Masakari team process

Masakari is always evolving its processes to ensure productive communication between all members of our community easily.

OpenStack Wide Patterns

Masakari follows most of the generally adopted norms for OpenStack projects. You can get more details here:

If you are new to Masakari, please read this first: How to get (more) involved with Masakari.

How do I get my code merged?

OK, so you are new to Masakari, and you have been given a feature to implement. How do I make that happen?

You can get most of your questions answered here:

But let’s put a Masakari specific twist on things…


Flow chart showing the Masakari bug/feature process

Where do you track bugs?

We track bugs here:

If you fix an issue, please raise a bug so others who spot that issue can find the fix you kindly created for them.

Also before submitting your patch it’s worth checking to see if someone has already fixed it for you (Launchpad helps you with that, at little, when you create the bug report).

When do I need a blueprint vs. a spec?

To understand this question, we need to understand why blueprints and specs are useful.

But here is the rough idea:

  • if it needs a spec, it will need a blueprint.

  • if it’s an API change, it needs a spec.

  • if it’s a single small patch that touches a small amount of code, with limited deployer and doc impact, it probably doesn’t need a spec.

If you are unsure, please ask the PTL (masakari-ptl) or one of the other masakari-core on IRC.

How do I get my blueprint approved?

So you need your blueprint approved? Here is how:

  • if you don’t need a spec, please add a link to your blueprint to the agenda for the next masakari meeting:

    • be sure your blueprint description has enough context for the review in that meeting.

  • if you need a spec, then please submit a masakari-spec for review.

Got any more questions? Contact the PTL (masakari-ptl) or one of the other masakari-core who are awake at the same time as you. IRC is best as you will often get an immediate response. If they are too busy, send them an email.

How do I get a procedural -2 removed from my patch?

When feature freeze hits, any patches for blueprints that are still in review get a procedural -2 to stop them merging. In Masakari a blueprint is only approved for a single release. To have the -2 removed, you need to get the blueprint approved for the current release (see How do I get my blueprint approved?).

My code review seems stuck, what can I do?

First and foremost - address any -1s and -2s! A few tips:

  • Be precise. Ensure you’re not talking at cross purposes.

  • Try to understand where the reviewer is coming from. They may have a very different perspective and/or use-case to you.

  • If you don’t understand the problem, ask them to explain - this is common and helpful behavior.

  • Be positive. Everyone’s patches have issues, including core reviewers. No-one cares once the issues are fixed.

  • Try not to flip-flop. When two reviewers are pulling you in different directions, stop pushing code and negotiate the best way forward.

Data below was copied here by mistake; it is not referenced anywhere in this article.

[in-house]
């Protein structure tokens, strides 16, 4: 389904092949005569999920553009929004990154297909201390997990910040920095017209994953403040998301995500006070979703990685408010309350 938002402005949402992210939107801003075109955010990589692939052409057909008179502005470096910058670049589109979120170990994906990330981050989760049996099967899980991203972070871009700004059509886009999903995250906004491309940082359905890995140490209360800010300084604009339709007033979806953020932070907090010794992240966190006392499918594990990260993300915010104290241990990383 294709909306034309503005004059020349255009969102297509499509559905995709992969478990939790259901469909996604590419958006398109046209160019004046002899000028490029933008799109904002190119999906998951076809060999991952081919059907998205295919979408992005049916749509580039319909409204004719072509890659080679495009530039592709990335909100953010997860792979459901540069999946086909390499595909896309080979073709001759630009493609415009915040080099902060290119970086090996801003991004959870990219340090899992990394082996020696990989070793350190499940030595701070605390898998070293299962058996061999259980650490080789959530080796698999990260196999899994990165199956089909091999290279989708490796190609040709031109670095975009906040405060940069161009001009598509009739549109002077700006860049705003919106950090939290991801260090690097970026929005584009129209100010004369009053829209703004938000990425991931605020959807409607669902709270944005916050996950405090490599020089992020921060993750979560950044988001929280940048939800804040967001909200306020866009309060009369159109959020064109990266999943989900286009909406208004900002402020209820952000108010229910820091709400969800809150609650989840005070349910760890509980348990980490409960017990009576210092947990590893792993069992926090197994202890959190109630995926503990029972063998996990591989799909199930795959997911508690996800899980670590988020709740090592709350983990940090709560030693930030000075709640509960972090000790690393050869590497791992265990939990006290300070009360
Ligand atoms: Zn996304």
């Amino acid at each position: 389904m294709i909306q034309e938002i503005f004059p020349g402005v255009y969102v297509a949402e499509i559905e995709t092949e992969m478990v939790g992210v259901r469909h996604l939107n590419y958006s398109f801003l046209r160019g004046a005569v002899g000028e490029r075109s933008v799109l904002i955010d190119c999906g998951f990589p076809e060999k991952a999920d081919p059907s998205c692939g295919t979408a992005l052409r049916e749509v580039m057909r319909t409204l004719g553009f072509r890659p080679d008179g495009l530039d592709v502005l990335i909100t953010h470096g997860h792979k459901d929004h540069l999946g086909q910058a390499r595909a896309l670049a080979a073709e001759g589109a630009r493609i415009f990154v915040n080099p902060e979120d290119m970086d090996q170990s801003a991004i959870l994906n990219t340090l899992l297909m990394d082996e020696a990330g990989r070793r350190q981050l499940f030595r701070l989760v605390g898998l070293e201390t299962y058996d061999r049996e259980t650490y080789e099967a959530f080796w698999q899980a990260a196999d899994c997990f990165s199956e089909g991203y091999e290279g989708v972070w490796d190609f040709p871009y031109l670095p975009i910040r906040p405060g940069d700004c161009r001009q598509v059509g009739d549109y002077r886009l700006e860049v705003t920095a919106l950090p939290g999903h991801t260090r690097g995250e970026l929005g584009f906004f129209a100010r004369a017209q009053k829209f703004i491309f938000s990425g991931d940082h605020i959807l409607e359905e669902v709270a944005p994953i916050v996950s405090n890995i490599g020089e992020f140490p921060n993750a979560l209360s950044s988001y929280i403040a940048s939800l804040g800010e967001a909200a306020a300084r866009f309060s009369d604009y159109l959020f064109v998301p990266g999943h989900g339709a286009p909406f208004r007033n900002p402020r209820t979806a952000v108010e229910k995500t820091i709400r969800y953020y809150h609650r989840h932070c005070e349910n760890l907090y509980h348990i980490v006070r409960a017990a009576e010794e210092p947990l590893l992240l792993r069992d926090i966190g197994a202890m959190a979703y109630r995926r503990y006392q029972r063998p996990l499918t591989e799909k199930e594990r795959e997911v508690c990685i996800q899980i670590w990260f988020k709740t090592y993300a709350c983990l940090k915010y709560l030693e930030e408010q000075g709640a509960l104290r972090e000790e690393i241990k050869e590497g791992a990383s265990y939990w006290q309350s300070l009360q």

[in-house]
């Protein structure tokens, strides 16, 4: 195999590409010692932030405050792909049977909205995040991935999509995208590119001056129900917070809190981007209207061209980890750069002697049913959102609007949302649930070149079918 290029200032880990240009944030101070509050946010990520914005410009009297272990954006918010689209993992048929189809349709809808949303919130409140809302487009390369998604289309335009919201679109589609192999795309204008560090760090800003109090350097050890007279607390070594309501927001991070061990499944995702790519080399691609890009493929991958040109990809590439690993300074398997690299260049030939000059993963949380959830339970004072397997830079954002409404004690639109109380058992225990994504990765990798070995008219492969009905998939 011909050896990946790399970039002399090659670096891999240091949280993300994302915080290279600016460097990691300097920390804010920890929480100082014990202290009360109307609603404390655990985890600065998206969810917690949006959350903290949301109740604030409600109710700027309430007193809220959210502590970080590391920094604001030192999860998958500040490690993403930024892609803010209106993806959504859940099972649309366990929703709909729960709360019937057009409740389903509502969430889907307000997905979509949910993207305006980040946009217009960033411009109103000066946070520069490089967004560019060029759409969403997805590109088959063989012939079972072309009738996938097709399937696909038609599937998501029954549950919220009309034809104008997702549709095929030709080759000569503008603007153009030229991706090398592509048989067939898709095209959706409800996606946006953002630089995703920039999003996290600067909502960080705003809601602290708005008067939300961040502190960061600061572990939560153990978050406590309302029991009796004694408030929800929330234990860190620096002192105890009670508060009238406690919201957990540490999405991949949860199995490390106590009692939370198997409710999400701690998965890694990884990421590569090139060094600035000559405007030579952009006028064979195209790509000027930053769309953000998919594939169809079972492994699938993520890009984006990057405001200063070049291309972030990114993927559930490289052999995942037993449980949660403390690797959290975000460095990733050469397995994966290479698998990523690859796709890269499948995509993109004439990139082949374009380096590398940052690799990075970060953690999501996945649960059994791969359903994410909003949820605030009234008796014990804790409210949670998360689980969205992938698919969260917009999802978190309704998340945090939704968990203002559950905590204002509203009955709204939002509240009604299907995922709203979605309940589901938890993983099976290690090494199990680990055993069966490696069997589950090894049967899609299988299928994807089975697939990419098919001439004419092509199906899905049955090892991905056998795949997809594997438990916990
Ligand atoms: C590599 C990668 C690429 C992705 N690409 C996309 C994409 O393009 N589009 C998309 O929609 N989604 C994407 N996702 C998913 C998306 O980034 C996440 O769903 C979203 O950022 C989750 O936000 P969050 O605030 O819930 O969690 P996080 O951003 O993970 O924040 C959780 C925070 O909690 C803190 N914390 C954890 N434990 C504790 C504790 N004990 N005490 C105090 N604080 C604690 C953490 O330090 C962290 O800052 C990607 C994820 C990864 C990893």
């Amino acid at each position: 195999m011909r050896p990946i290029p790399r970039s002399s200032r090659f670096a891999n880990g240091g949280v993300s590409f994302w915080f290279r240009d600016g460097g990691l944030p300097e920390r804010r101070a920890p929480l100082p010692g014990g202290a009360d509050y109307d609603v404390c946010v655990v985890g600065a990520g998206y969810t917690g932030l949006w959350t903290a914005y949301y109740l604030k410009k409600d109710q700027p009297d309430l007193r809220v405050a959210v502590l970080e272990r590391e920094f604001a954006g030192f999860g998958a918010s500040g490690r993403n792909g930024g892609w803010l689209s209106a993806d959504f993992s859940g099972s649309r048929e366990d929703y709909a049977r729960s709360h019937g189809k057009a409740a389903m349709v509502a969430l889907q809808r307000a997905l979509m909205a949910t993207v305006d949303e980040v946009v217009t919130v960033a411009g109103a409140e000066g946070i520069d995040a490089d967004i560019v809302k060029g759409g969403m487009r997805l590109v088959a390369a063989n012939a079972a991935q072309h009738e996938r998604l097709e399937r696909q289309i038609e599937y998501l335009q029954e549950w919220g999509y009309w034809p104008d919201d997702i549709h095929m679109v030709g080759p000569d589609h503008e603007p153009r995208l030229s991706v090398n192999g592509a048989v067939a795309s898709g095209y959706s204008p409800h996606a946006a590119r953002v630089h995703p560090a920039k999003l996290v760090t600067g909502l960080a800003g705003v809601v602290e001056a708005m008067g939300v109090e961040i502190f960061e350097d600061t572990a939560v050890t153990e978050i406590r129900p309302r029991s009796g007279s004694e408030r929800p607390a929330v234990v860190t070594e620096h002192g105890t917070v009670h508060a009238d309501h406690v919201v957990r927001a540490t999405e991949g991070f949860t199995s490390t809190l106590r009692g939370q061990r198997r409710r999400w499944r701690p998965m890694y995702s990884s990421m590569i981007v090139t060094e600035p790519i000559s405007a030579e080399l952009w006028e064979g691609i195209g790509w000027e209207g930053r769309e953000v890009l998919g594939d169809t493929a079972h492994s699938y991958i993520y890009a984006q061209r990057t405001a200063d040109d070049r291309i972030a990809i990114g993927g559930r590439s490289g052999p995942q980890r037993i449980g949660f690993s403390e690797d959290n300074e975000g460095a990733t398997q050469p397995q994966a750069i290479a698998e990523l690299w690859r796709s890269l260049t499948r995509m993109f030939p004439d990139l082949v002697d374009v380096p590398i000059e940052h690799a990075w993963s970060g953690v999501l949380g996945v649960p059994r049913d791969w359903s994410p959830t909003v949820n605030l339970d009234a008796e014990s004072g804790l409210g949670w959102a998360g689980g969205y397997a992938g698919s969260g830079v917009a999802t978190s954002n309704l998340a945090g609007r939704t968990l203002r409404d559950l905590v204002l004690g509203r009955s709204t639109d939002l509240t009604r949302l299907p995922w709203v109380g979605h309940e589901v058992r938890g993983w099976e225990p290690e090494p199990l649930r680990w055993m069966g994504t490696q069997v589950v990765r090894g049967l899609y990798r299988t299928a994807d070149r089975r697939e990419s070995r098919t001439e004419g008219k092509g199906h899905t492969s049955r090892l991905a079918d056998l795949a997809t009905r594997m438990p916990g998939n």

• If the reviewer does not respond to replies left on the patchset, reach out to them on IRC or email. If they still don’t respond, you can try to ask their colleagues if they’re on holiday (or simply wait). Finally, you can ask for mediation in the Masakari meeting by adding it to the agenda ( This is also what you should do if you are unable to negotiate a resolution to an issue.

Eventually you should get some +1s from people working through the review queue. Expect to get -1s as well. You can ask for reviews within your company, 1-2 are useful (not more), especially if those reviewers are known to give good reviews. You can spend some time while you wait reviewing other people’s code - they may reciprocate and you may learn something (Why do code reviews when I’m not core?).

If you’ve waited an appropriate amount of time and you haven’t had any +1s, you can ask on IRC for reviews. Please don’t ask for core review straight away, especially not directly (IRC or email). Core reviewer time is very valuable and gaining some +1s is a good way to show your patch meets basic quality standards.

Once you have a few +1s, be patient. Remember the average wait times. You can ask for reviews each week in IRC, it helps to ask when cores are awake.


It helps to apply correct tracking information.

  • Put “Closes-Bug”, “Partial-Bug” or “Related-Bug” in the commit message tags as necessary.

  • If you have to raise a bug in Launchpad first, do it - this helps someone else find your fix.

  • Make sure the bug has the correct priority and tag set.


Again, it helps to apply correct tracking information. For blueprint-only features:

  • Put your blueprint in the commit message, EG “blueprint simple-feature”.

  • Mark the blueprint as NeedsCodeReview if you are finished.

  • Maintain the whiteboard on the blueprint so it’s easy to understand which patches need reviews.

  • Use a single topic for all related patches. All patches for one blueprint should share a topic.

For blueprint and spec features, do everything for blueprint-only features and also:

If it’s not a priority, your blueprint/spec has been approved for the cycle and you have been patient, you can raise it during the Masakari meeting. The outcome may be that your spec gets unapproved for the cycle, so that priority items can take focus. If this happens to you, sorry - it should not have been approved in the first place, Masakari team bit off more than they could chew, it is their mistake not yours. You can re-propose it for the next cycle.

If it’s not a priority and your spec has not been approved, your code will not merge this cycle. Please re-propose your spec for the next cycle.

Release notes

Release notes are covered on their own page: Release notes